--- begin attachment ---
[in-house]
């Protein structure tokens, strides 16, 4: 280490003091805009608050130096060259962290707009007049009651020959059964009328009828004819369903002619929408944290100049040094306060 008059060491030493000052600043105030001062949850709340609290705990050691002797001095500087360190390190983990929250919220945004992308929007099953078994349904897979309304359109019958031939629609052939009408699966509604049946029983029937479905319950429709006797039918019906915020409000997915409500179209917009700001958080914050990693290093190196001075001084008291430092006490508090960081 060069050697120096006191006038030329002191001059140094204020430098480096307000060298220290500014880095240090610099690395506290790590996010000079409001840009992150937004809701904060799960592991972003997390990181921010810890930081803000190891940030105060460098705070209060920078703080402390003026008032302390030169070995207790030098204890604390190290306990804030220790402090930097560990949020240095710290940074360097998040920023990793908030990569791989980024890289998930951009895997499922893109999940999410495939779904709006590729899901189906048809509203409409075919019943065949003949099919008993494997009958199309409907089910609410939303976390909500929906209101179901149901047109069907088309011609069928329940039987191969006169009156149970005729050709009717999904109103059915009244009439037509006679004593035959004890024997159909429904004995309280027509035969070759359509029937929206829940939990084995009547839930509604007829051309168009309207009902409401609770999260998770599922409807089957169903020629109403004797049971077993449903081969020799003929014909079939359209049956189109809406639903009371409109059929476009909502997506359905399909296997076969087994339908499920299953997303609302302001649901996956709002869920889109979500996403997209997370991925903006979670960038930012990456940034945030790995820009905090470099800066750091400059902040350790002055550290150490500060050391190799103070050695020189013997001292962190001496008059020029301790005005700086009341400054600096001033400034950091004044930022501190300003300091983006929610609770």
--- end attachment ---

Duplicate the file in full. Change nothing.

[in-house]
């Protein structure tokens, strides 16, 4: 280490003091805009608050130096060259962290707009007049009651020959059964009328009828004819369903002619929408944290100049040094306060 008059060491030493000052600043105030001062949850709340609290705990050691002797001095500087360190390190983990929250919220945004992308929007099953078994349904897979309304359109019958031939629609052939009408699966509604049946029983029937479905319950429709006797039918019906915020409000997915409500179209917009700001958080914050990693290093190196001075001084008291430092006490508090960081 060069050697120096006191006038030329002191001059140094204020430098480096307000060298220290500014880095240090610099690395506290790590996010000079409001840009992150937004809701904060799960592991972003997390990181921010810890930081803000190891940030105060460098705070209060920078703080402390003026008032302390030169070995207790030098204890604390190290306990804030220790402090930097560990949020240095710290940074360097998040920023990793908030990569791989980024890289998930951009895997499922893109999940999410495939779904709006590729899901189906048809509203409409075919019943065949003949099919008993494997009958199309409907089910609410939303976390909500929906209101179901149901047109069907088309011609069928329940039987191969006169009156149970005729050709009717999904109103059915009244009439037509006679004593035959004890024997159909429904004995309280027509035969070759359509029937929206829940939990084995009547839930509604007829051309168009309207009902409401609770999260998770599922409807089957169903020629109403004797049971077993449903081969020799003929014909079939359209049956189109809406639903009371409109059929476009909502997506359905399909296997076969087994339908499920299953997303609302302001649901996956709002869920889109979500996403997209997370991925903006979670960038930012990456940034945030790995820009905090470099800066750091400059902040350790002055550290150490500060050391190799103070050695020189013997001292962190001496008059020029301790005005700086009341400054600096001033400034950091004044930022501190300003300091983006929610609770």